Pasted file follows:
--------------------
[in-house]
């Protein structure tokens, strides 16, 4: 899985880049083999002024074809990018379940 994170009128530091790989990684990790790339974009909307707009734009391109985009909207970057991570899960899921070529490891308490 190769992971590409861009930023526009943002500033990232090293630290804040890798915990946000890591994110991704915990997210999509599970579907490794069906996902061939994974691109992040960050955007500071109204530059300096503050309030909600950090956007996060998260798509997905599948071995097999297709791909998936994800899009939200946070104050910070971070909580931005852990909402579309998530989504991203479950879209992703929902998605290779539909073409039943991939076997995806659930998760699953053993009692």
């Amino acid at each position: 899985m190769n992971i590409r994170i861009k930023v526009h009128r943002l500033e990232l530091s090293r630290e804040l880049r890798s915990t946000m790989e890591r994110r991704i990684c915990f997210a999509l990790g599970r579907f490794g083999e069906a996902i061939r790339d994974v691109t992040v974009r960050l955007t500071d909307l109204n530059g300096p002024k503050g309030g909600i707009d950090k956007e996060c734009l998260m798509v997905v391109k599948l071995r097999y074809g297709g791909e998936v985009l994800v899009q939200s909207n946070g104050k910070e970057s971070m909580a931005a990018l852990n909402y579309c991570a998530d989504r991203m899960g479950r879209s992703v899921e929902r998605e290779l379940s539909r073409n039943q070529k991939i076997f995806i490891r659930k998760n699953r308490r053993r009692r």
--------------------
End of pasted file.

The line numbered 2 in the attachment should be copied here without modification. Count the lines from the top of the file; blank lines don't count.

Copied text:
């Protein structure tokens, strides 16, 4: 899985880049083999002024074809990018379940 994170009128530091790989990684990790790339974009909307707009734009391109985009909207970057991570899960899921070529490891308490 190769992971590409861009930023526009943002500033990232090293630290804040890798915990946000890591994110991704915990997210999509599970579907490794069906996902061939994974691109992040960050955007500071109204530059300096503050309030909600950090956007996060998260798509997905599948071995097999297709791909998936994800899009939200946070104050910070971070909580931005852990909402579309998530989504991203479950879209992703929902998605290779539909073409039943991939076997995806659930998760699953053993009692």